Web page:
Board of Education may end high school JROTC program 

A popular military program may be eliminated from San Francisco’s public high schools by a vote of The City’s school board tonight, as a way of opposing armed conflict and the military’s policy of excluding known homosexuals.

After months of relative peace and solidarity between the school board, parents and city leaders — who all worked together in recent months to get a $450 million school bond passed — supporters of Junior Reserve Officer Training Corps are expected to fill the school board chambers in protest tonight.

"We have a full agenda of speakers, from principals, to administrators, to alumni and parents," said Lt. Col. Robert Powell, who oversees the district’s JROTC program. "The whole purpose is to tell the school board, if we’ve got the entire community behind the program, then who do you represent?"

Last year, 1,650 students were enrolled in JROTC programs at Lincoln, Balboa, Washington, Lowell, Mission, Galileo and Burton high schools.

Enrollment in the program is up, according to Powell, but it has not been popular with San Francisco’s school board in recent decades. About 10 years ago, the school board banned the use of guns or other combat equipment for the program.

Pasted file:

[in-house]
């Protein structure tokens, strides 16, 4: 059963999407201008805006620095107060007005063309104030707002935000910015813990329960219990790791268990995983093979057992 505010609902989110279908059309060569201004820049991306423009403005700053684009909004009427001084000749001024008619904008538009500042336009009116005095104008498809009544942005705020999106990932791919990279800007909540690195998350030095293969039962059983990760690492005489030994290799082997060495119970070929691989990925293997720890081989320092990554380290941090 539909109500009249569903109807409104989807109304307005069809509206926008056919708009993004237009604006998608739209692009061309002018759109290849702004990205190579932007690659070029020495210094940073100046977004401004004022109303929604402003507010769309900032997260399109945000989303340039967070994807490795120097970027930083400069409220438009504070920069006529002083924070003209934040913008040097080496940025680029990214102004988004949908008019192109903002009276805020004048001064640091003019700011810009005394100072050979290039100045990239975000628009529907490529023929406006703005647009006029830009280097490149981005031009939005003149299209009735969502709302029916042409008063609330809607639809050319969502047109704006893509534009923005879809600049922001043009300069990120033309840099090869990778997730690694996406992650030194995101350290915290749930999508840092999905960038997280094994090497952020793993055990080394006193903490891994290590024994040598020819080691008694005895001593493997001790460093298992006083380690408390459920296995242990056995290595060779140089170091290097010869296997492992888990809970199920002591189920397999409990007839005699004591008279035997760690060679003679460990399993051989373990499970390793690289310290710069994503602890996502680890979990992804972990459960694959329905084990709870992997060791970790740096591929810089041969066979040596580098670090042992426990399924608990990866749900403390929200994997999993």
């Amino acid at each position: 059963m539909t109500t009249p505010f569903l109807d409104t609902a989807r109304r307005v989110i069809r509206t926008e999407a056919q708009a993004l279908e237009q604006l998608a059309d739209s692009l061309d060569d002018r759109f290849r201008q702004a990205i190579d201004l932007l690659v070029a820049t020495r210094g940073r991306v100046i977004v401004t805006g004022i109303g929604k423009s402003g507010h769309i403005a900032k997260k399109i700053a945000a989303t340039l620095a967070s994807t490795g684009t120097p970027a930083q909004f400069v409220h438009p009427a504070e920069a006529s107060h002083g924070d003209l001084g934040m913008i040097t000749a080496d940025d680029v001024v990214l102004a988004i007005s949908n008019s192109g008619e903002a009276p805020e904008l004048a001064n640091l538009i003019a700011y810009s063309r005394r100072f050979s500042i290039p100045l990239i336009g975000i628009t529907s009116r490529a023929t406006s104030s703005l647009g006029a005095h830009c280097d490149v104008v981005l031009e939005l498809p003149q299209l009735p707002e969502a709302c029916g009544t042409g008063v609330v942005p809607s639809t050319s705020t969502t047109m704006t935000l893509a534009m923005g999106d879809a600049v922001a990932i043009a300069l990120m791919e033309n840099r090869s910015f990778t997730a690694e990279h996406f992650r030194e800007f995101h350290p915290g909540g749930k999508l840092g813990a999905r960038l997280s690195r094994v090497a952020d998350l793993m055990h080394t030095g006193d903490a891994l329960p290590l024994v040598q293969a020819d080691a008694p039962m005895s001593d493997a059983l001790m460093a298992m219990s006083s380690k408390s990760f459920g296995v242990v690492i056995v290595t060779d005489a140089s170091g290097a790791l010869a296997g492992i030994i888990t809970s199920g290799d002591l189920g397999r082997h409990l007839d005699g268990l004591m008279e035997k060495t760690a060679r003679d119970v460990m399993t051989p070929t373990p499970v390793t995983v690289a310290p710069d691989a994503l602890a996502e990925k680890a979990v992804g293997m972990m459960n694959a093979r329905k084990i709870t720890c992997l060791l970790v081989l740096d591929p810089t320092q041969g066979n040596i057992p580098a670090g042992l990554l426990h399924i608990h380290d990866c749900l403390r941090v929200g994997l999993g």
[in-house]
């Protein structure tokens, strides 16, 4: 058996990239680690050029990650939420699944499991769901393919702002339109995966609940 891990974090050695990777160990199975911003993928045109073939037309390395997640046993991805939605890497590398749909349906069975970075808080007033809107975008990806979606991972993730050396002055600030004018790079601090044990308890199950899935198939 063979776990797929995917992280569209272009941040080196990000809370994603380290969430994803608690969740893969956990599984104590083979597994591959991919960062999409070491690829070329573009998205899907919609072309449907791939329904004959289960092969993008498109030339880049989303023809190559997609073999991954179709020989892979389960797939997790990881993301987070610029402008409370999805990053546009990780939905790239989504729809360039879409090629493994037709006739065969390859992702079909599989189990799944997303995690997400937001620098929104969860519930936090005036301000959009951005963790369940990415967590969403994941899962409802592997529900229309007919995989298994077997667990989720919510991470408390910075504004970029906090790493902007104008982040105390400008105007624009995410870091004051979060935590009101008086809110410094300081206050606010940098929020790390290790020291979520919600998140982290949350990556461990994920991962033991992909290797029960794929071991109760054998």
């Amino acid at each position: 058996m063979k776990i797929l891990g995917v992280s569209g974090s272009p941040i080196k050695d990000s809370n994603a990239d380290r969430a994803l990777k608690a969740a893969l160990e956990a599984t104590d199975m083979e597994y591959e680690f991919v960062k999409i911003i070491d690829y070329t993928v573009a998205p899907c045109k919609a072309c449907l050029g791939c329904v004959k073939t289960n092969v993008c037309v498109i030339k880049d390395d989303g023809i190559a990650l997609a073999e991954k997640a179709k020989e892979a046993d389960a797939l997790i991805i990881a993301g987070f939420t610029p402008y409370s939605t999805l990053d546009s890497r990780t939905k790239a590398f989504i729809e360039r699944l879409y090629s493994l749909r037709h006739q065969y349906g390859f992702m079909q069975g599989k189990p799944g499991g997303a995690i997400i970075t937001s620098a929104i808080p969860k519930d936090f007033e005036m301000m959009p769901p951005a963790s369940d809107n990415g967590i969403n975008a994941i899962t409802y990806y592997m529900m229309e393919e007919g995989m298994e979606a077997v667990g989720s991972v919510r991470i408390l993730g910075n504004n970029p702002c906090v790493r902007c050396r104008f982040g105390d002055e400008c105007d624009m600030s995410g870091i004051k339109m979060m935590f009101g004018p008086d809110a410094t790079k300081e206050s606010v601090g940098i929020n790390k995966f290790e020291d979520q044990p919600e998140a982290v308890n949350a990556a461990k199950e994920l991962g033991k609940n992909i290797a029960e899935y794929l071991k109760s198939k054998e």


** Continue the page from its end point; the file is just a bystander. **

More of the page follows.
Two separate resolutions will go before the school board tonight for a vote calling for the program to be phased out in one or two years, respectively. The original motion requires a task force to develop an alternative program and the substitute motion asks that the money that supports JROTC — last year about $572,111 — be redistributed in ways that support the district’s most disadvantaged students.

School board member Mark Sanchez, who is openly gay, said the program’s link to the military, which bans known homosexuals from enlisting, is at odds with district policy that bans discrimination based on sexual orientation.

"I think if people substituted African-American for gay, you just didn’t allow African-Americans, or Catholics, in the military, you’d have an outcry," Sanchez said.

Although there has never been an openly gay JROTC instructor within the district, there are openlygay students in the daily class, Powell said.

Earlier this month, Mayor Gavin Newsom said he supported keeping the JROTC program within the district, adding that if it were banned, the board should put a program that creates the same experience of teamwork and leadership in its place.

Newsom said he was appreciative that the school board waited to take a vote on the controversial proposal until the election.

"Because this would have been an attack on Nancy Pelosi and the quote-unquote values of San Francisco," Newsom said. "And the cheap-shot artists like [Bill] O’Reilly and Fox would have exploited it."

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